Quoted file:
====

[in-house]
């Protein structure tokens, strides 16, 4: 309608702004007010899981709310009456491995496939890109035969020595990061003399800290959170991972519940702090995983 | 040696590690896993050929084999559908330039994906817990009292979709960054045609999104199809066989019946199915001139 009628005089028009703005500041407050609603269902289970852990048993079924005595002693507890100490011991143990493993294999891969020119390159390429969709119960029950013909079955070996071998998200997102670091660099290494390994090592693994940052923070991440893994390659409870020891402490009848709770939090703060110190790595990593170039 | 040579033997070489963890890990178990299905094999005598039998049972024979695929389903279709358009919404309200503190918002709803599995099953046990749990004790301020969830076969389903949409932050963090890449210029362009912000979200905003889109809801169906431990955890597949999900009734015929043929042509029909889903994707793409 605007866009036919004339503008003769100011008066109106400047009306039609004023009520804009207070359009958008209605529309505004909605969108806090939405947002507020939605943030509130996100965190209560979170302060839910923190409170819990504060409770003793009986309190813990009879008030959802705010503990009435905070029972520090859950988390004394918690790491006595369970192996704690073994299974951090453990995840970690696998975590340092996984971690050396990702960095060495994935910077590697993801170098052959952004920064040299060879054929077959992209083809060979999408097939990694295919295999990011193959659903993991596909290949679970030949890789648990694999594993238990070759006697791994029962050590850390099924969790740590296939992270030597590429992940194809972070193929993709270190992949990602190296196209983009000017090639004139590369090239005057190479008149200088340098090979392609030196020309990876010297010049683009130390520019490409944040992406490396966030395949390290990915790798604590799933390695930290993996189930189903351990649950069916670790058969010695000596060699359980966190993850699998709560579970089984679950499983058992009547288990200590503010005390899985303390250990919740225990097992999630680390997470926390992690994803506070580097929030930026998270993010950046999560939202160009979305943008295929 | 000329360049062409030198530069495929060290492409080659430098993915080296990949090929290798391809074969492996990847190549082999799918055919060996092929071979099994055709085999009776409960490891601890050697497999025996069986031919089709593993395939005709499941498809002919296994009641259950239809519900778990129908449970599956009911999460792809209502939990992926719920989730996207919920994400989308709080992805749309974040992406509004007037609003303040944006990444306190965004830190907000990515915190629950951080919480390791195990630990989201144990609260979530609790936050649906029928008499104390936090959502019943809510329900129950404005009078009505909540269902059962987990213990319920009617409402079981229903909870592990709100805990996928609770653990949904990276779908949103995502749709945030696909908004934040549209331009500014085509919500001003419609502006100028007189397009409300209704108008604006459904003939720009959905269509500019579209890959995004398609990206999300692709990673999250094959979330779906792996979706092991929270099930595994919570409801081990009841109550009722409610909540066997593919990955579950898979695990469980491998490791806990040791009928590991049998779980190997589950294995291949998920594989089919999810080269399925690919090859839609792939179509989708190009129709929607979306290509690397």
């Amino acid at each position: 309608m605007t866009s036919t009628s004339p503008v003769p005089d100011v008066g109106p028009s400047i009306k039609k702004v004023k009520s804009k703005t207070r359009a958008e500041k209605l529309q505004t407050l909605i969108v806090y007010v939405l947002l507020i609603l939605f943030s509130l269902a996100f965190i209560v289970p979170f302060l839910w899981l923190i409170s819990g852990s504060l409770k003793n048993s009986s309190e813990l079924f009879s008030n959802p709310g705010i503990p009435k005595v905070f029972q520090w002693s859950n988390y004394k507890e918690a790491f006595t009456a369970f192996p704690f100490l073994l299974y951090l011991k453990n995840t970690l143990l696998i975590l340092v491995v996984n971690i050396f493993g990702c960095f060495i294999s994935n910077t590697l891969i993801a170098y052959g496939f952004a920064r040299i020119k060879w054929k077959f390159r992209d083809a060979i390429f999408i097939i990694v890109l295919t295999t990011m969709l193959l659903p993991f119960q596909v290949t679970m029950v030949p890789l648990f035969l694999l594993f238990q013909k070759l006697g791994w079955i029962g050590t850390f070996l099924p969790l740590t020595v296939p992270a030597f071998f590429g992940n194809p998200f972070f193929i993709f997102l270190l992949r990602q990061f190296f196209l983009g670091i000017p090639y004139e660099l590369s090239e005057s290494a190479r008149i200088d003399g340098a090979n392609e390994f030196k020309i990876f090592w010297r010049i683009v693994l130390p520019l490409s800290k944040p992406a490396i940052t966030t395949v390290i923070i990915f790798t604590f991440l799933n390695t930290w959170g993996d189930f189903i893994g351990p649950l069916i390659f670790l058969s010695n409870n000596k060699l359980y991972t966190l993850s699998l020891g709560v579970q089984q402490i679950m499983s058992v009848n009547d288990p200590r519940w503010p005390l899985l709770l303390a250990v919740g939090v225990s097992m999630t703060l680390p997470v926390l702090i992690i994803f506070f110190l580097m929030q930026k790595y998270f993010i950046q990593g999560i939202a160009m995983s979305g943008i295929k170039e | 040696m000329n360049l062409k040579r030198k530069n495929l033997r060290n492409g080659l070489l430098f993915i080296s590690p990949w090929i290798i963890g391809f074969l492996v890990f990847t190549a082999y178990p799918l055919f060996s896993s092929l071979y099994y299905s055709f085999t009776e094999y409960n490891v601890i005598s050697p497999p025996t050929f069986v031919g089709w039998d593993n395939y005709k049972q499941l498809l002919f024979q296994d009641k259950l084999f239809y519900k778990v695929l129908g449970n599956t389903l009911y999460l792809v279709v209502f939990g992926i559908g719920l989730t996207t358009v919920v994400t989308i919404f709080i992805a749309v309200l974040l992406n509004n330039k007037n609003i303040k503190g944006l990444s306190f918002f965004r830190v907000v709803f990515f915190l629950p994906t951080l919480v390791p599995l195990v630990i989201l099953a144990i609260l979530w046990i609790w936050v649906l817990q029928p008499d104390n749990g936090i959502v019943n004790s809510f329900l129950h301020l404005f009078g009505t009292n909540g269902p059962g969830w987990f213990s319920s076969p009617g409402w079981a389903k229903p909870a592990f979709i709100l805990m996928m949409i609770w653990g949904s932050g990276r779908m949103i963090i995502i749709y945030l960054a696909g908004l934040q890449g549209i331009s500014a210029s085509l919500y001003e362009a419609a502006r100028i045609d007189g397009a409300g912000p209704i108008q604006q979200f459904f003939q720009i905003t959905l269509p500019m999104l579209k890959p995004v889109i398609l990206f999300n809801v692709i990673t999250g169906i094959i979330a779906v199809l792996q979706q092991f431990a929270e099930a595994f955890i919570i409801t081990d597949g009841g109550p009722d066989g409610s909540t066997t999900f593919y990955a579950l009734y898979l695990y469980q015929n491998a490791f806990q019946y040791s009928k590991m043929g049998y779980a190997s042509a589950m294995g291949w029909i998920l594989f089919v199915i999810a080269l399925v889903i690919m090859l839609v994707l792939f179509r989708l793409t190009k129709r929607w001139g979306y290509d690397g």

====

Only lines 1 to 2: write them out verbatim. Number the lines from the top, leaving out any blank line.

[in-house]
């Protein structure tokens, strides 16, 4: 309608702004007010899981709310009456491995496939890109035969020595990061003399800290959170991972519940702090995983 | 040696590690896993050929084999559908330039994906817990009292979709960054045609999104199809066989019946199915001139 009628005089028009703005500041407050609603269902289970852990048993079924005595002693507890100490011991143990493993294999891969020119390159390429969709119960029950013909079955070996071998998200997102670091660099290494390994090592693994940052923070991440893994390659409870020891402490009848709770939090703060110190790595990593170039 | 040579033997070489963890890990178990299905094999005598039998049972024979695929389903279709358009919404309200503190918002709803599995099953046990749990004790301020969830076969389903949409932050963090890449210029362009912000979200905003889109809801169906431990955890597949999900009734015929043929042509029909889903994707793409 605007866009036919004339503008003769100011008066109106400047009306039609004023009520804009207070359009958008209605529309505004909605969108806090939405947002507020939605943030509130996100965190209560979170302060839910923190409170819990504060409770003793009986309190813990009879008030959802705010503990009435905070029972520090859950988390004394918690790491006595369970192996704690073994299974951090453990995840970690696998975590340092996984971690050396990702960095060495994935910077590697993801170098052959952004920064040299060879054929077959992209083809060979999408097939990694295919295999990011193959659903993991596909290949679970030949890789648990694999594993238990070759006697791994029962050590850390099924969790740590296939992270030597590429992940194809972070193929993709270190992949990602190296196209983009000017090639004139590369090239005057190479008149200088340098090979392609030196020309990876010297010049683009130390520019490409944040992406490396966030395949390290990915790798604590799933390695930290993996189930189903351990649950069916670790058969010695000596060699359980966190993850699998709560579970089984679950499983058992009547288990200590503010005390899985303390250990919740225990097992999630680390997470926390992690994803506070580097929030930026998270993010950046999560939202160009979305943008295929 | 000329360049062409030198530069495929060290492409080659430098993915080296990949090929290798391809074969492996990847190549082999799918055919060996092929071979099994055709085999009776409960490891601890050697497999025996069986031919089709593993395939005709499941498809002919296994009641259950239809519900778990129908449970599956009911999460792809209502939990992926719920989730996207919920994400989308709080992805749309974040992406509004007037609003303040944006990444306190965004830190907000990515915190629950951080919480390791195990630990989201144990609260979530609790936050649906029928008499104390936090959502019943809510329900129950404005009078009505909540269902059962987990213990319920009617409402079981229903909870592990709100805990996928609770653990949904990276779908949103995502749709945030696909908004934040549209331009500014085509919500001003419609502006100028007189397009409300209704108008604006459904003939720009959905269509500019579209890959995004398609990206999300692709990673999250094959979330779906792996979706092991929270099930595994919570409801081990009841109550009722409610909540066997593919990955579950898979695990469980491998490791806990040791009928590991049998779980190997589950294995291949998920594989089919999810080269399925690919090859839609792939179509989708190009129709929607979306290509690397």